MS-Excel / Functions and Formula

Using Len to Check the Length of a String

To find out how long a string is, use the Len function. The syntax for the Len function is straightforward:


Here, string is any valid string expression. (If string is Null, Len also returns Null.) One use for Len is to make sure a user's entry in an input box or in a text box of a dialog box is of a suitable length. A United States phone number must be 10 digits, for instance. The CheckPassword procedure shown in Listing-2 uses Len to make sure a password the user enters is long enough to be difficult to guess, but not too long.

Listing-2: Testing password length with the Len function
1. Sub CheckPassword()
2.     Dim strPassword As String
3. BadPassword:
4.     strPassword = InputBox _
	  ("Enter the password to protect this item from changes:" _
	  , "Enter Password")
5.     If Len(strPassword) = 0 Then
6. 	  End
7.     ElseIf Len(strPassword) < 6 Then
8. 	  MsgBox "The password you chose is too short." _
		& vbCr & vbCr & _
		"Choose a password between 6 and 15 characters in
                length.", _
		vbOKOnly + vbCritical, "Unsuitable Password"
9. 	  GoTo BadPassword
10.    ElseIf Len(strPassword) > 15 Then
11. 	  MsgBox "The password you chose is too long." _
		& vbCr & vbCr & _
		"Choose a password between 6 and 15 characters in
                length.", _
		vbOKOnly + vbCritical, "Unsuitable Password"
12. 	  GoTo BadPassword
13.     End If
14. End Sub

Listing-2 ensures that a password contains between 6 and 15 characters (inclusive). Here's how the code works:

  • Line 2 declares a String variable named strPassword.
  • Line 3 contains the label BadPassword, to which the GoTo statements in line 9 and line 12 redirect execution if the password fails either of the checks.
  • Line 4 assigns to strPassword the result of an input box that invites the user to enter the password for the item.
  • Lines 5 through 13 then use an If statement to check that the password is an appropriate length. First, line 5 checks strPassword for zero length, which would mean that the user either clicked the Cancel button or the close button on the input box or clicked the OK button with no text entered in the input box. If the length of strPassword is zero, the End statement in line 6 terminates the procedure. If the password passes that test, line 7 checks to find out if its length is less than 6 characters; if so, the procedure displays a message box alerting the user to the problem and then redirects execution to the BadPassword label. If the password is 6 or more characters long, line 10 checks to see if it's more than 15 characters long; if it is, the user gets another message box and another trip back to the BadPassword label.

Using StrConv, LCase, and UCase to Change the Case of a String

If you need to change the case of a string, use the StrConv (whose name comes from string conversion), LCase, and UCase functions. Of these, the easiest to use is StrConv, which can convert a string to a variety of different formats varying from straightforward uppercase, lowercase, or propercase (as VBA refers to initial capitals, also known as title case) to the Japanese hiragana and katakana phonetic characters.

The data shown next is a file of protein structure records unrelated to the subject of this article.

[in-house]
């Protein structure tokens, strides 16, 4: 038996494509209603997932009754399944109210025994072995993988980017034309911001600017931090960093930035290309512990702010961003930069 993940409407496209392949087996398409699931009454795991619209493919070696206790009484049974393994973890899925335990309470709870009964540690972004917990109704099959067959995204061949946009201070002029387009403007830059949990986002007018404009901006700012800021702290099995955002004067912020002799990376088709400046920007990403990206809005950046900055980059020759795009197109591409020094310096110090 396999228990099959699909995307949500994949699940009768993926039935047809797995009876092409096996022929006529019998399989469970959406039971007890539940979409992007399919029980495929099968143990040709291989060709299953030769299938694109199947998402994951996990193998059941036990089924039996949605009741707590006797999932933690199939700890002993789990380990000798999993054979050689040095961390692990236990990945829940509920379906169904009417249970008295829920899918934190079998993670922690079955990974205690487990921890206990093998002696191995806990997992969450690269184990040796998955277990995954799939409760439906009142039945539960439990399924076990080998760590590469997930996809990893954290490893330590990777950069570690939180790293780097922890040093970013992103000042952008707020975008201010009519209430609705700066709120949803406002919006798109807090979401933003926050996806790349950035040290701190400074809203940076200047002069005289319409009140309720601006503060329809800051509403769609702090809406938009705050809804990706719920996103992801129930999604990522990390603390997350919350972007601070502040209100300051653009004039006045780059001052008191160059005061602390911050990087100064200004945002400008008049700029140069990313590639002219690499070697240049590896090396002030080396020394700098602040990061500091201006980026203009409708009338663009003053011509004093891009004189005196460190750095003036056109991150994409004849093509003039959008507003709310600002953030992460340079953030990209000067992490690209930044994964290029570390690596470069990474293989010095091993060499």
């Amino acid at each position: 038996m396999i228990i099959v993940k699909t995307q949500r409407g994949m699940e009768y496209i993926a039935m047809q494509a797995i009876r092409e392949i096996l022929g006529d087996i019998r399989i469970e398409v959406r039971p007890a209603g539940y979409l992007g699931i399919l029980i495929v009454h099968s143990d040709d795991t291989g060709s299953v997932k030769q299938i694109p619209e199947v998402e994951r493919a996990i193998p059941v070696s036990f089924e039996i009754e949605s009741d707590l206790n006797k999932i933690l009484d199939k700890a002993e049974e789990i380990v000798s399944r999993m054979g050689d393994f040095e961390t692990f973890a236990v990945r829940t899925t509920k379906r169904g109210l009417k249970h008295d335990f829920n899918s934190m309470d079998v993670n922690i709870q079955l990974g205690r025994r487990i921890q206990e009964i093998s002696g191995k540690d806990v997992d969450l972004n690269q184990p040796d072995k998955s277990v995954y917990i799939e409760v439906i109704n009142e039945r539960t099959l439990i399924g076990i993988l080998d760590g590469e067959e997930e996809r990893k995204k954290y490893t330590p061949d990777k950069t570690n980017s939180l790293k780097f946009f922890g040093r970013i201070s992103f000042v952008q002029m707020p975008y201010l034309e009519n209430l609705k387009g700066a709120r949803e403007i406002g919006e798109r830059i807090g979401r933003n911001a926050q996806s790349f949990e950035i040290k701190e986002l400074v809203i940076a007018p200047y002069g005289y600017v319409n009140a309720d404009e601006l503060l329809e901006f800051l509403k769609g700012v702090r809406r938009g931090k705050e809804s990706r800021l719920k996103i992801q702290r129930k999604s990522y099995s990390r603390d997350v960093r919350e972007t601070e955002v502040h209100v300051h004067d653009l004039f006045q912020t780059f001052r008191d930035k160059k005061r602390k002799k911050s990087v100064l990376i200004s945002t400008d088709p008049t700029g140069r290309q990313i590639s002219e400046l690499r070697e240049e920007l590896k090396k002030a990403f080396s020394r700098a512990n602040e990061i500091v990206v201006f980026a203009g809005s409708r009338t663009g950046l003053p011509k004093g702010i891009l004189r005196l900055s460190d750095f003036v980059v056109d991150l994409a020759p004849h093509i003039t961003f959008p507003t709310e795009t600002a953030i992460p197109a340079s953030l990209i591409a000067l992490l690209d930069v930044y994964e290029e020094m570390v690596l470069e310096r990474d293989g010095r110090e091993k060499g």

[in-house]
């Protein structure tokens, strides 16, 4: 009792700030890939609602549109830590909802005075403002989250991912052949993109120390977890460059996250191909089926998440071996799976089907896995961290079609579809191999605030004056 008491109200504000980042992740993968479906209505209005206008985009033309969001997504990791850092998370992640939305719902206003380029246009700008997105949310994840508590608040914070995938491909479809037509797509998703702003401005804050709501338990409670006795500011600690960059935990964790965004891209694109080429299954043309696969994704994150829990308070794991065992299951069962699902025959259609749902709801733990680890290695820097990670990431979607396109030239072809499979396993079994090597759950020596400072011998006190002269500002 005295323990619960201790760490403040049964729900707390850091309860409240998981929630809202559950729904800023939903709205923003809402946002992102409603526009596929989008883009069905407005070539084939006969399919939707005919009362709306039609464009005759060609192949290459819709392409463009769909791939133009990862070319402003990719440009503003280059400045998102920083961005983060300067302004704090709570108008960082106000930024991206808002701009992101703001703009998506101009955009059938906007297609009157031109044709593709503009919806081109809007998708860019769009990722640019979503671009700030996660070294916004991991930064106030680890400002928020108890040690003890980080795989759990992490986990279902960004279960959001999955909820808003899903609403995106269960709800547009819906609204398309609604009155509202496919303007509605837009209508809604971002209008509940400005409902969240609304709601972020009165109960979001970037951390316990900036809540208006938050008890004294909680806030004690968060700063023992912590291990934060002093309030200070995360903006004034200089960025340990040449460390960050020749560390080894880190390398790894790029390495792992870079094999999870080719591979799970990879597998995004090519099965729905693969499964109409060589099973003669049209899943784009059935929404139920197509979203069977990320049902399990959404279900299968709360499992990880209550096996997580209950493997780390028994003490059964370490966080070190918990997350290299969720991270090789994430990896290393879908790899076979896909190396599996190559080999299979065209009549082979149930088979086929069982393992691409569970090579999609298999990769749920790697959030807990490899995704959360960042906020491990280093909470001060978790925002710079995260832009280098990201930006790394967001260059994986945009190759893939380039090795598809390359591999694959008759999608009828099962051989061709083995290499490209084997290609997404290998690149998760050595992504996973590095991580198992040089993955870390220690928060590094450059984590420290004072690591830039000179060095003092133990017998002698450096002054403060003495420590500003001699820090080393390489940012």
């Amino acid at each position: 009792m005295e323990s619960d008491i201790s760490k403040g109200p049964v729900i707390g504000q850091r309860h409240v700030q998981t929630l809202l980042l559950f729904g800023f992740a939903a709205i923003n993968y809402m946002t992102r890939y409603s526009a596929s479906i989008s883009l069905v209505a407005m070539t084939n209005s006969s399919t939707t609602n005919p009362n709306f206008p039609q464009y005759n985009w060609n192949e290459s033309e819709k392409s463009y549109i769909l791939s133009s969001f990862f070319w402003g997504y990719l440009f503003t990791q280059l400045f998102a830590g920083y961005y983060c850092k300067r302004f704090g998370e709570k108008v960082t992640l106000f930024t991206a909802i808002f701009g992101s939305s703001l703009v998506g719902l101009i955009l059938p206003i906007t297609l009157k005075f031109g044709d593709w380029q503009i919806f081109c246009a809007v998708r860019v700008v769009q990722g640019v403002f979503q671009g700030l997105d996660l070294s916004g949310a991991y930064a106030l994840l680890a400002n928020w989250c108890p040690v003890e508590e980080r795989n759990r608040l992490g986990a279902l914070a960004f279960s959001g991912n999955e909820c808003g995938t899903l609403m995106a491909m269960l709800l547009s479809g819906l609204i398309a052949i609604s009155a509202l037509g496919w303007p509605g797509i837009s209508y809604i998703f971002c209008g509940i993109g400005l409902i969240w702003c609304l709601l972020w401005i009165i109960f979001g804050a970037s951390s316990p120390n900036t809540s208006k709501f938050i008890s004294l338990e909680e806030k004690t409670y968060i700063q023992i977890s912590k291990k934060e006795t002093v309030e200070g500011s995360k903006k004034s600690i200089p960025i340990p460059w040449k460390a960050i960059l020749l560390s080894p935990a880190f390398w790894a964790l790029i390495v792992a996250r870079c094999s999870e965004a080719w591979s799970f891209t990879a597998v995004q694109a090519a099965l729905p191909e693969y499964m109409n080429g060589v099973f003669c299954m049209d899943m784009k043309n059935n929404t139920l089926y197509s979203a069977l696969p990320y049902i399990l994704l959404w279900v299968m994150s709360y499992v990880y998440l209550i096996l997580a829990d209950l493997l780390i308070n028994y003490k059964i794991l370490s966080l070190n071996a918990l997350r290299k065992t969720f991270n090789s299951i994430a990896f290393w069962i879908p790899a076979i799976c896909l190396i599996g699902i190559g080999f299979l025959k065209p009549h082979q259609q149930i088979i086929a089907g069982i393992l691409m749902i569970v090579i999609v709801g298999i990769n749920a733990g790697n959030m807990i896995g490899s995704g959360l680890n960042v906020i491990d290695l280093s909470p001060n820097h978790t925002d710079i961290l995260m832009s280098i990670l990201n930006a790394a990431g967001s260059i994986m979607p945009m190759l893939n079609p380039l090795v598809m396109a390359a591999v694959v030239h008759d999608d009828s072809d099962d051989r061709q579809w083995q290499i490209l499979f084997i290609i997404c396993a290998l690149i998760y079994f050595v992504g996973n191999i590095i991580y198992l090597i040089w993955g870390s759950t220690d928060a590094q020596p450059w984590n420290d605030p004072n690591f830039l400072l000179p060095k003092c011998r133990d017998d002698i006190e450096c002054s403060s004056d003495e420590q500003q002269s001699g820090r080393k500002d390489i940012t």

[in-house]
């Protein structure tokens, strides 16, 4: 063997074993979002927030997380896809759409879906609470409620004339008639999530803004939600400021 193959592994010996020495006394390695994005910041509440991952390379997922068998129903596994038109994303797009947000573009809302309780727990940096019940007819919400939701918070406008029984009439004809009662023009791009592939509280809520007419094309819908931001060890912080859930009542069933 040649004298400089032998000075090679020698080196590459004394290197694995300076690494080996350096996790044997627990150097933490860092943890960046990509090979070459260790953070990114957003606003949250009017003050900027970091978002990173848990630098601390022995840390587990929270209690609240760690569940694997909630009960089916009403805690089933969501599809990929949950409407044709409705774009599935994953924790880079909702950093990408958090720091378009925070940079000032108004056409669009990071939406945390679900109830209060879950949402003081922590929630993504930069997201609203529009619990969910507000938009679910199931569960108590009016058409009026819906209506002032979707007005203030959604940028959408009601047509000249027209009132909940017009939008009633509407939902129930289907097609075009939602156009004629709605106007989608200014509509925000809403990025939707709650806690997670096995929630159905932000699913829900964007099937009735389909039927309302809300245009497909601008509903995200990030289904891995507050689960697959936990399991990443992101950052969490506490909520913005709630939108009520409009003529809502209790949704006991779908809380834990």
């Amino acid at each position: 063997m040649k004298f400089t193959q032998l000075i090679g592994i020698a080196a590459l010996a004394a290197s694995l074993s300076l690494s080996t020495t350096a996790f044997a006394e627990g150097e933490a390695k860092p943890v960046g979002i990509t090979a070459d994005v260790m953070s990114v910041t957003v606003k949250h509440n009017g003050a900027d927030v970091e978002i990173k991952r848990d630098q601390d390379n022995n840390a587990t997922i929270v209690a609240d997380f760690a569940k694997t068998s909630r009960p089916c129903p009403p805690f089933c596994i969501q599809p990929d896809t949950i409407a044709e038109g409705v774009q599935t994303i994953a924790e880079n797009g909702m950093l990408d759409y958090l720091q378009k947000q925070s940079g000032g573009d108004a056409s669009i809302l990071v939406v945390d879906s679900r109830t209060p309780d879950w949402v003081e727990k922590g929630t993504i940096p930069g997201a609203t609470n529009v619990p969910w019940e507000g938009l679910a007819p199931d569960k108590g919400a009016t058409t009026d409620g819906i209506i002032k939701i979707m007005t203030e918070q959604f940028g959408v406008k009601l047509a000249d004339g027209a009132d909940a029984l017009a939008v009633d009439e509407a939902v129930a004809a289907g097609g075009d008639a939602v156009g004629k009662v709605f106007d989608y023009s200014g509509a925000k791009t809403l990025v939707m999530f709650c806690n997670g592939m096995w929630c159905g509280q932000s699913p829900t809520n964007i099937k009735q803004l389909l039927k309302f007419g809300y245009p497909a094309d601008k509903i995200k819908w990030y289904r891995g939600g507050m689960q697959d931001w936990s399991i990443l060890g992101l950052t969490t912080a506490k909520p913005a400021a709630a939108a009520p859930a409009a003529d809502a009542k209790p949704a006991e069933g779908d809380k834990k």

The StrConv function has the following syntax:

StrConv(string, conversion)

Here, the string argument is any string expression, and the conversion argument is a constant or value specifying the type of conversion required. The most useful conversion constants and values are shown in Table below.

The most common conversion constants
Constant 	Value 	Effect
vbUpperCase 	1 	Converts the given string to uppercase
vbLowerCase 	2 	Converts the given string to lowercase
vbProperCase 	3 	Converts the given string to propercase
                        (aka title case - the first
			letter of every word is capitalized)
vbUnicode 	64 	Converts the given string to Unicode using
                        the system's default code page
vbFromUnicode 	128 	Converts the given string from Unicode to
                        the system's default code page

For example, suppose you received from a database program a string called strCustomerName containing a person's name. You could use StrConv to make sure that it was in title case by using a statement such as this:

strProperCustomerName = StrConv(strCustomerName, vbProperCase)
Note that StrConv doesn't care about the case of the string you feed it - it simply returns the case you asked for. For example, feeding StrConv uppercase and asking it to return uppercase doesn't cause any problem.

If you don't feel like using StrConv, you can alternatively use the LCase and UCase functions, which convert a string to lowercase and uppercase, respectively.
LCase and UCase have the following syntax:


Here, string is any string expression.
For example, the following statement lowercases the string MyString and assigns it to MyLowerString:

MyLowerString = LCase(MyString)
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